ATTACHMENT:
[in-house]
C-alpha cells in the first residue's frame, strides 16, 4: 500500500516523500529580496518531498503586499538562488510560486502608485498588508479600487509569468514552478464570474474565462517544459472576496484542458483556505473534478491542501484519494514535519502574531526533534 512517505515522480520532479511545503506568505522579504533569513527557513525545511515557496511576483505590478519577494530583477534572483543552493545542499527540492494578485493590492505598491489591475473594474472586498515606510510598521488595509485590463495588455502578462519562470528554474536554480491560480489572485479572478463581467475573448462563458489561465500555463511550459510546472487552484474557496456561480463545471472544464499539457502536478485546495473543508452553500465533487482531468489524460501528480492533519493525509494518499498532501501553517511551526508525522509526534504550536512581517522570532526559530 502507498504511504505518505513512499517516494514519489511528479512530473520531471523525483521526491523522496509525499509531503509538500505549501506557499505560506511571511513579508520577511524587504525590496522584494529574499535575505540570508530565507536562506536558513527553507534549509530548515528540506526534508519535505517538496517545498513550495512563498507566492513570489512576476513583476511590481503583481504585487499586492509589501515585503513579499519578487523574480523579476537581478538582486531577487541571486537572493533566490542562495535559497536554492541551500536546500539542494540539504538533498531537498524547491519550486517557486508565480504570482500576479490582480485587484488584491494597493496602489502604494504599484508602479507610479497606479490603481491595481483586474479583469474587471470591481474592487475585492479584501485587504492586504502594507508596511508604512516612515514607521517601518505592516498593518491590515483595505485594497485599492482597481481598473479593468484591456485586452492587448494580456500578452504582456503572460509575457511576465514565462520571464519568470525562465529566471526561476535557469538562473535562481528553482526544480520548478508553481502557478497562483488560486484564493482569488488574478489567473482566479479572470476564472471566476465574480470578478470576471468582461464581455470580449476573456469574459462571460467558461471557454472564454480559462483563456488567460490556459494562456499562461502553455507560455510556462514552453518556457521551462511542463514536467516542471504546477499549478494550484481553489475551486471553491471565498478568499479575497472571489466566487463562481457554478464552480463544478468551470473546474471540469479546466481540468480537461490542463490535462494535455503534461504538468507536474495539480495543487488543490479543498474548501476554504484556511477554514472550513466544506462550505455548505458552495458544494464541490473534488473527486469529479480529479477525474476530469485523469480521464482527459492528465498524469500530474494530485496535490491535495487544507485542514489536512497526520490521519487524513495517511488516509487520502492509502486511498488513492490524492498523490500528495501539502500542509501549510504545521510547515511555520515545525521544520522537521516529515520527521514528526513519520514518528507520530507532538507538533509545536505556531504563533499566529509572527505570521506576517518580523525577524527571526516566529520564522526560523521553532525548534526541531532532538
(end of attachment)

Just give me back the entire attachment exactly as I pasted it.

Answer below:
[in-house]
C-alpha cells in the first residue's frame, strides 16, 4: 500500500516523500529580496518531498503586499538562488510560486502608485498588508479600487509569468514552478464570474474565462517544459472576496484542458483556505473534478491542501484519494514535519502574531526533534 512517505515522480520532479511545503506568505522579504533569513527557513525545511515557496511576483505590478519577494530583477534572483543552493545542499527540492494578485493590492505598491489591475473594474472586498515606510510598521488595509485590463495588455502578462519562470528554474536554480491560480489572485479572478463581467475573448462563458489561465500555463511550459510546472487552484474557496456561480463545471472544464499539457502536478485546495473543508452553500465533487482531468489524460501528480492533519493525509494518499498532501501553517511551526508525522509526534504550536512581517522570532526559530 502507498504511504505518505513512499517516494514519489511528479512530473520531471523525483521526491523522496509525499509531503509538500505549501506557499505560506511571511513579508520577511524587504525590496522584494529574499535575505540570508530565507536562506536558513527553507534549509530548515528540506526534508519535505517538496517545498513550495512563498507566492513570489512576476513583476511590481503583481504585487499586492509589501515585503513579499519578487523574480523579476537581478538582486531577487541571486537572493533566490542562495535559497536554492541551500536546500539542494540539504538533498531537498524547491519550486517557486508565480504570482500576479490582480485587484488584491494597493496602489502604494504599484508602479507610479497606479490603481491595481483586474479583469474587471470591481474592487475585492479584501485587504492586504502594507508596511508604512516612515514607521517601518505592516498593518491590515483595505485594497485599492482597481481598473479593468484591456485586452492587448494580456500578452504582456503572460509575457511576465514565462520571464519568470525562465529566471526561476535557469538562473535562481528553482526544480520548478508553481502557478497562483488560486484564493482569488488574478489567473482566479479572470476564472471566476465574480470578478470576471468582461464581455470580449476573456469574459462571460467558461471557454472564454480559462483563456488567460490556459494562456499562461502553455507560455510556462514552453518556457521551462511542463514536467516542471504546477499549478494550484481553489475551486471553491471565498478568499479575497472571489466566487463562481457554478464552480463544478468551470473546474471540469479546466481540468480537461490542463490535462494535455503534461504538468507536474495539480495543487488543490479543498474548501476554504484556511477554514472550513466544506462550505455548505458552495458544494464541490473534488473527486469529479480529479477525474476530469485523469480521464482527459492528465498524469500530474494530485496535490491535495487544507485542514489536512497526520490521519487524513495517511488516509487520502492509502486511498488513492490524492498523490500528495501539502500542509501549510504545521510547515511555520515545525521544520522537521516529515520527521514528526513519520514518528507520530507532538507538533509545536505556531504563533499566529509572527505570521506576517518580523525577524527571526516566529520564522526560523521553532525548534526541531532532538